Hart and Kelsen on International Law
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In the recent resurgence of jurisprudential interest in international law, HLA Hart’s theory of law occupies centre stage and doctrinal public international lawyers usually adopt his theoretical vocabulary, in particular his account of the rule of recognition, when they feel the need for some theoretical tools. This is a puzzle because Hart saw philosophy of public international law as peripheral to the main task of jurisprudence—to analyze the ‘distinctive structure of a municipal legal system’—and deemed its study ‘only a relatively small and unimportant part of the most famous and controversial theories of law’. In addition, his own analysis of public international law is widely considered problematic. But while Hart is thought not to have been quite on his game when it came to public international law, it may seem that his is the only game in town when it comes to the place of such law in a general theory of law. I argue that it high time that jurisprudence returned to Kelsen, unhindered by Hart’s distortion of Kelsen’s central ideas, not least because Kelsenian legal theory shows us the benefits of reversing the order of argument about public international law. Instead of, first, constructing a theory of the law of a national legal order and, second, asking whether public international law is law in its light, we should see that understanding the legality of international law illuminates how philosophy of law might productively address some of its central problems. I examine these issues through the lens of the debate about whether the relationship between public international law and national law should be understood as ‘monists’ or as ‘dualists’ urge.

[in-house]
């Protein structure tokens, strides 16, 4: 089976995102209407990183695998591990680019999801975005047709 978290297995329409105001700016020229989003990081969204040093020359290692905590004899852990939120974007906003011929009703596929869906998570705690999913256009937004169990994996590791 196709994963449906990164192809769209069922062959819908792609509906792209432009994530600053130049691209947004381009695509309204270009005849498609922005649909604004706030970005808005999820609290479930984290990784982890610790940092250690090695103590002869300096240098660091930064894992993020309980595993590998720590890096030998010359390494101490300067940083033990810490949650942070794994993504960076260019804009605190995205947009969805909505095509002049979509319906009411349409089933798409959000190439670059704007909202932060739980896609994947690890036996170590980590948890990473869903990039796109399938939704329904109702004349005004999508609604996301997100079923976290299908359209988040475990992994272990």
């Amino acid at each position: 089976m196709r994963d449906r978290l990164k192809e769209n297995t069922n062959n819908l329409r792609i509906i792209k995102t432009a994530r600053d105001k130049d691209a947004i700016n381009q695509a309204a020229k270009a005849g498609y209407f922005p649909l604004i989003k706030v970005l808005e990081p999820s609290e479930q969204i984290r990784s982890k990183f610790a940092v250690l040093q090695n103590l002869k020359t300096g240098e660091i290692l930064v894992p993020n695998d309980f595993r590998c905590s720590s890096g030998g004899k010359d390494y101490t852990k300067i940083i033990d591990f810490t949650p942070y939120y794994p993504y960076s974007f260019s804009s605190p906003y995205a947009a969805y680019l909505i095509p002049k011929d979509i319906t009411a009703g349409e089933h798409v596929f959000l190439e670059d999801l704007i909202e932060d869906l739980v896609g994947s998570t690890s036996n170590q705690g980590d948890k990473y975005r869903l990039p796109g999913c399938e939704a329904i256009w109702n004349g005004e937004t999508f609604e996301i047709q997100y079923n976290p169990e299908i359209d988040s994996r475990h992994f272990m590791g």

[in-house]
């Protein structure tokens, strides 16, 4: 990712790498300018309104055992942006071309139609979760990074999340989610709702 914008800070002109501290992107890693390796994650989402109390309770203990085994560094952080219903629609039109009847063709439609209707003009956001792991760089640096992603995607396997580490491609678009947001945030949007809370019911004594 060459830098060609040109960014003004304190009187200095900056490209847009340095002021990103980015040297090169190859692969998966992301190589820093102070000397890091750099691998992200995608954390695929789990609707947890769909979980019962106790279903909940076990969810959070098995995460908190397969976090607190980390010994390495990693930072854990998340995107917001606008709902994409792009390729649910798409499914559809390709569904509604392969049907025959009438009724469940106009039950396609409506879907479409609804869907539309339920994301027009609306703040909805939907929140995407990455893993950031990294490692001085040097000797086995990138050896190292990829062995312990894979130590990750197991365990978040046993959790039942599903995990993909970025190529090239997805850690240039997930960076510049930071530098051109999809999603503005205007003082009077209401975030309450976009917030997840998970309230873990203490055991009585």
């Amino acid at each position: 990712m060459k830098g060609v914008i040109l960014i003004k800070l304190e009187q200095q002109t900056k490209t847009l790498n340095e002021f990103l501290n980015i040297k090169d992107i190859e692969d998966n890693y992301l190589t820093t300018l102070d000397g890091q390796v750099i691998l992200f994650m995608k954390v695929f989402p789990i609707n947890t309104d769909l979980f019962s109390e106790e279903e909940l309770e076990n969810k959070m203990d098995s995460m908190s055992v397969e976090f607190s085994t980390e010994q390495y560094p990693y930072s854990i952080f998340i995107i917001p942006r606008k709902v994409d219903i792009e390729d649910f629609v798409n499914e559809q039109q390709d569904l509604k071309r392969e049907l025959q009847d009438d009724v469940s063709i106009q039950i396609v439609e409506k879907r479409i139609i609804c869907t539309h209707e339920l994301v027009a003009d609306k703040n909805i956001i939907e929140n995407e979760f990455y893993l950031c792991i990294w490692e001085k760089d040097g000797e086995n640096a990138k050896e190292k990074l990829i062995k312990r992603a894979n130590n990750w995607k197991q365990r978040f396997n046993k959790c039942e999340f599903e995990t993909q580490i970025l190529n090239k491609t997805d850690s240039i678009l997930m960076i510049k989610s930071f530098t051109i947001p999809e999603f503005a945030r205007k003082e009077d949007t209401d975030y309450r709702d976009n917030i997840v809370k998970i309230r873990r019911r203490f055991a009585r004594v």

David Dyzenhaus is a University Professor of Law and Philosophy at the University of Toronto, currently a Guggenheim Fellow and a visiting fellow at All Souls. He has just completed The Long Arc of Legality: Hobbes, Kelsen, Hart (Cambridge, forthcoming).
The group typically meets each Thursday during Oxford terms.
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